Even though present-day Afghanistan flies under the news radar, it remains to be the longest military quagmire in US history. Aside from troops still occupying the country, thousands of private contractors are on the ground that the Pentagon can’t even account for. Considering how Obama’s foreign policy strategy has been to replace ground troops with drone strikes, the administration’s logic behind continuing the occupation remains unclear.
War has always been about resources and control. Alongside the supposed surprise discovery of Afghanistan’s $1 trillion wealth of untapped minerals, the Taliban had successfully eradicated the opium crop in the Golden Crescent before the US invasion. Now, more than 90% of the world’s heroin comes from the war torn country.
As reported by Global Research:
“Immediately following the October 2001 invasion, opium markets were restored…By early 2002, the opium price (in dollars/kg) was almost 10 times higher than in 2000. In 2001, under the Taliban opiate production stood at 185 tons, increasing to 3400 tons in 2002 under the US sponsored puppet regime of President Hamid Karzai.”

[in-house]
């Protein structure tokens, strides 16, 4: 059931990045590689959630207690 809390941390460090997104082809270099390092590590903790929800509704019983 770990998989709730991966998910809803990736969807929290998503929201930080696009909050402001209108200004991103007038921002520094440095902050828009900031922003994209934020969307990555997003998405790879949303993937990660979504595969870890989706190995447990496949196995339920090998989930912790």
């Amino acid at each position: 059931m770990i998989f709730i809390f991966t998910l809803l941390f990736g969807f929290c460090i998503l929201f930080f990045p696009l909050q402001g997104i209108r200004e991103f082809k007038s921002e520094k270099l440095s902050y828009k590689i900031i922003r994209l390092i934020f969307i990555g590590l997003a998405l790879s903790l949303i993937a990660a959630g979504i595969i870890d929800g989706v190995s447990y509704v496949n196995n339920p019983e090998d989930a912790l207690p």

After more than twelve years of military occupation, Afghanistan’s opium trade isn’t just sustaining, it’s thriving more than ever before. According to a recent report from the UNOffice on Drugs and Crime, 2013 saw opium production surge to record highs:
As Wikipedia notes:
Opium production in Afghanistan has been on the rise since U.S. occupation started in 2001.
Indeed, a brand new report from the United Nations finds that opium production is at an all-time high.
Common Dreams notes:
The cultivation of opium poppy in Afghanistan—a nation under the military control of US and NATO forces for more than twelve years—has risen to an all-time high, according to the 2013 Afghanistan Opium Survey released Wednesday by the United Nations.
According to the report, cultivation of poppy across the war-torn nation rose 36 per cent in 2013 and total opium production amounted to 5,500 tons, up by almost a half since 2012.